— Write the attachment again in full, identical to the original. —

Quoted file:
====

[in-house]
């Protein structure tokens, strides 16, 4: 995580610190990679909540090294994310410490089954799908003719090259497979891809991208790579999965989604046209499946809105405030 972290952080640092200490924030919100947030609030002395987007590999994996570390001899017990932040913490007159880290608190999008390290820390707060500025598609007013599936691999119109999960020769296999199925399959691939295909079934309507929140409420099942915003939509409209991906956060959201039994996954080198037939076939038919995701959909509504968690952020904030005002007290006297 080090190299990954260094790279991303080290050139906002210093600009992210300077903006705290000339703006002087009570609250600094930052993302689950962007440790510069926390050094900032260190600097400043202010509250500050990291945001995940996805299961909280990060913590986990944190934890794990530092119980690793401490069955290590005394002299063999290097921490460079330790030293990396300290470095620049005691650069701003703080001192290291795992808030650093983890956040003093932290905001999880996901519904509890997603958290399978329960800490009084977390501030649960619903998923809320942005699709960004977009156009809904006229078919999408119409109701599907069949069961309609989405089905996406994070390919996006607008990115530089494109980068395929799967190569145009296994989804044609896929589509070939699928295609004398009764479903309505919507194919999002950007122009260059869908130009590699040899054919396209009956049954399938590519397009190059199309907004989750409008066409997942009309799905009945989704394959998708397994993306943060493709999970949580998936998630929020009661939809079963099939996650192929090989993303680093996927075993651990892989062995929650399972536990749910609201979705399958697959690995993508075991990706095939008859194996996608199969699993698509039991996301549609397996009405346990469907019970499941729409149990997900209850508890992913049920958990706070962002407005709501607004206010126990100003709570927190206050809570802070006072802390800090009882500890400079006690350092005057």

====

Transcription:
[in-house]
């Protein structure tokens, strides 16, 4: 995580610190990679909540090294994310410490089954799908003719090259497979891809991208790579999965989604046209499946809105405030 972290952080640092200490924030919100947030609030002395987007590999994996570390001899017990932040913490007159880290608190999008390290820390707060500025598609007013599936691999119109999960020769296999199925399959691939295909079934309507929140409420099942915003939509409209991906956060959201039994996954080198037939076939038919995701959909509504968690952020904030005002007290006297 080090190299990954260094790279991303080290050139906002210093600009992210300077903006705290000339703006002087009570609250600094930052993302689950962007440790510069926390050094900032260190600097400043202010509250500050990291945001995940996805299961909280990060913590986990944190934890794990530092119980690793401490069955290590005394002299063999290097921490460079330790030293990396300290470095620049005691650069701003703080001192290291795992808030650093983890956040003093932290905001999880996901519904509890997603958290399978329960800490009084977390501030649960619903998923809320942005699709960004977009156009809904006229078919999408119409109701599907069949069961309609989405089905996406994070390919996006607008990115530089494109980068395929799967190569145009296994989804044609896929589509070939699928295609004398009764479903309505919507194919999002950007122009260059869908130009590699040899054919396209009956049954399938590519397009190059199309907004989750409008066409997942009309799905009945989704394959998708397994993306943060493709999970949580998936998630929020009661939809079963099939996650192929090989993303680093996927075993651990892989062995929650399972536990749910609201979705399958697959690995993508075991990706095939008859194996996608199969699993698509039991996301549609397996009405346990469907019970499941729409149990997900209850508890992913049920958990706070962002407005709501607004206010126990100003709570927190206050809570802070006072802390800090009882500890400079006690350092005057």